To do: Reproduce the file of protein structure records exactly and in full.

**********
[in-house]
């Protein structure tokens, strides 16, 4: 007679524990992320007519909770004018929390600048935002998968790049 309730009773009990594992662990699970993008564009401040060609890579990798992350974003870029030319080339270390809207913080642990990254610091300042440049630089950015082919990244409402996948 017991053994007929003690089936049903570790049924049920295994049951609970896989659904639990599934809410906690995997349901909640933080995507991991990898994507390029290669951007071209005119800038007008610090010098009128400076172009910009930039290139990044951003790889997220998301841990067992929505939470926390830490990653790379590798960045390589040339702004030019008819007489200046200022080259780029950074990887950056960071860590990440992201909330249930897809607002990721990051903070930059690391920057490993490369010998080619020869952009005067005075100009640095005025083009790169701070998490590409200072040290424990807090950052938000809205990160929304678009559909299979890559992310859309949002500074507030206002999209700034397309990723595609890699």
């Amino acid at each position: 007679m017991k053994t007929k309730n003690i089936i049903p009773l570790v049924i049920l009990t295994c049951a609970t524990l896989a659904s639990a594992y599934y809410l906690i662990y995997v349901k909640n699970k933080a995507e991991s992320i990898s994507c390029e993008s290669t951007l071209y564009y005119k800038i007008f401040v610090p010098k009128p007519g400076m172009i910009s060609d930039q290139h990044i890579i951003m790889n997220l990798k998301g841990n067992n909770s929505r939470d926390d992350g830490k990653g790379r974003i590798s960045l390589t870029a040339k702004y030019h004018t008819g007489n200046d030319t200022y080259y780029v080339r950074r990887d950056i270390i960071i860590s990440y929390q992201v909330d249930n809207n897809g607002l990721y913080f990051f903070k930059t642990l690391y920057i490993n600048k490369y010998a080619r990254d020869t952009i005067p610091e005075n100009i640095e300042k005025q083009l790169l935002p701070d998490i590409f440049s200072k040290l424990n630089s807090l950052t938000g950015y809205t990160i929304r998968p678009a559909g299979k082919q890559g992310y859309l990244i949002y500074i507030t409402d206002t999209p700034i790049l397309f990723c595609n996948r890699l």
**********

[in-house]
């Protein structure tokens, strides 16, 4: 007679524990992320007519909770004018929390600048935002998968790049 309730009773009990594992662990699970993008564009401040060609890579990798992350974003870029030319080339270390809207913080642990990254610091300042440049630089950015082919990244409402996948 017991053994007929003690089936049903570790049924049920295994049951609970896989659904639990599934809410906690995997349901909640933080995507991991990898994507390029290669951007071209005119800038007008610090010098009128400076172009910009930039290139990044951003790889997220998301841990067992929505939470926390830490990653790379590798960045390589040339702004030019008819007489200046200022080259780029950074990887950056960071860590990440992201909330249930897809607002990721990051903070930059690391920057490993490369010998080619020869952009005067005075100009640095005025083009790169701070998490590409200072040290424990807090950052938000809205990160929304678009559909299979890559992310859309949002500074507030206002999209700034397309990723595609890699």
């Amino acid at each position: 007679m017991k053994t007929k309730n003690i089936i049903p009773l570790v049924i049920l009990t295994c049951a609970t524990l896989a659904s639990a594992y599934y809410l906690i662990y995997v349901k909640n699970k933080a995507e991991s992320i990898s994507c390029e993008s290669t951007l071209y564009y005119k800038i007008f401040v610090p010098k009128p007519g400076m172009i910009s060609d930039q290139h990044i890579i951003m790889n997220l990798k998301g841990n067992n909770s929505r939470d926390d992350g830490k990653g790379r974003i590798s960045l390589t870029a040339k702004y030019h004018t008819g007489n200046d030319t200022y080259y780029v080339r950074r990887d950056i270390i960071i860590s990440y929390q992201v909330d249930n809207n897809g607002l990721y913080f990051f903070k930059t642990l690391y920057i490993n600048k490369y010998a080619r990254d020869t952009i005067p610091e005075n100009i640095e300042k005025q083009l790169l935002p701070d998490i590409f440049s200072k040290l424990n630089s807090l950052t938000g950015y809205t990160i929304r998968p678009a559909g299979k082919q890559g992310y859309l990244i949002y500074i507030t409402d206002t999209p700034i790049l397309f990723c595609n996948r890699l």